I first noticed it with the closure of Blockbuster when I was only a teenager. For years it had been immensely popular, with a loyal customer base who would visit the store to rent videos regularly. Even when the internet first started having its major influence Blockbuster seemed like it was still going strong. Then came online streaming. With Netflix at the forefront, the internet’s inevitable dominance started to be implemented. With almost all film and TV on steaming platforms, the demise of video rental stores was swift. This is a trend that has continued to this very day, high-street stores suffering from Ecommerce’s easiness and accessibility.
From clothes stores like Topshop are suffering from online clothing retailers such as Asos, to record stores such as HMV suffering from music streaming sites such as Spotify, wherever there is an online option, the high street option becomes second best. This means that people’s jobs are being sacrificed to this new forward thinking marketplace. In the first 8 months of 2018, 85,000 people lost their jobs as a result of the large number of high street businesses going bust.
There’s still hope for the high street
Although it may be mostly be a hard struggle for the high street, and more than likely it will worsen before improves, there is still some hope. This is because as long as shopping is seen as a hobby or leisure activity rather than just always a chore, the high street will always, maybe not thrive, but survive.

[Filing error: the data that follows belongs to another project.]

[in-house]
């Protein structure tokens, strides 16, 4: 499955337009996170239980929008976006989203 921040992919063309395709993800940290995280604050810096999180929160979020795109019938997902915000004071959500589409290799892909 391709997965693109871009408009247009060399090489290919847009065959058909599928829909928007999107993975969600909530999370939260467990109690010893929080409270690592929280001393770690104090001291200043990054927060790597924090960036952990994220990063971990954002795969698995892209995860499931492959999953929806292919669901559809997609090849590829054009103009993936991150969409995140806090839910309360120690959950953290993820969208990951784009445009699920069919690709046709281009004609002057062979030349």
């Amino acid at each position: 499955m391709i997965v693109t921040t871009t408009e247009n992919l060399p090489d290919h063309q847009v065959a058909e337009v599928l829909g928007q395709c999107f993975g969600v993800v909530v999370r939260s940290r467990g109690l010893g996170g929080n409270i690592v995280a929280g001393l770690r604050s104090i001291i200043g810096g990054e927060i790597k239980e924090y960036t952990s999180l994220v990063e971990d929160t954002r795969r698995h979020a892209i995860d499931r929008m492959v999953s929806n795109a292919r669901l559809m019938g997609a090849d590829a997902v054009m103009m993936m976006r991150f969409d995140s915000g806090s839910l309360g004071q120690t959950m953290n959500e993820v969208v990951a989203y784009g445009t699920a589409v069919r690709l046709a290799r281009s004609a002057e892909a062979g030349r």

For many, travelling into the city centre or to a shopping centre can be a fun day out with friends or family. Therefore, as far as I can see, society will never depend solely on buying and selling through the internet. Furthermore, there are types of shops that the internet cannot replace, no matter how advanced technology gets.
Two great examples of this would be restaurants and salons. These are two types of business whose customer are in it for the quality and experience not the easiness and quickness. Therefore, the internet will never, in my time at least, take away the need for going out and carefully sourcing the best experience available.
Although it isn’t in danger of becoming completely extinct, if these trends continue, it is predicted that by 2030 that almost half of all UK stores will have closed. Even recently, major companies like Marks & Spencers announced it was shutting 100 stores, while House of Fraser had to be rescued by tycoon Mike Ashley after going bankrupt. With giant brands like these being damaged so badly by internet retail, it seems as if no ones safe.
Despite all this apparent doom and gloom, it is all in the best interest of commercial advancement and breakthrough. After all, you cannot halt progress. Those who are pushed aside by Ecommerce’s rise will in turn benefit from it in some shape of form. Whether it is making everyday tasks doable in a matter of minutes or ensuring that the most value for money is achieved, Ecommerce has, and will continue to, proved that its here to stay. And rightfully so.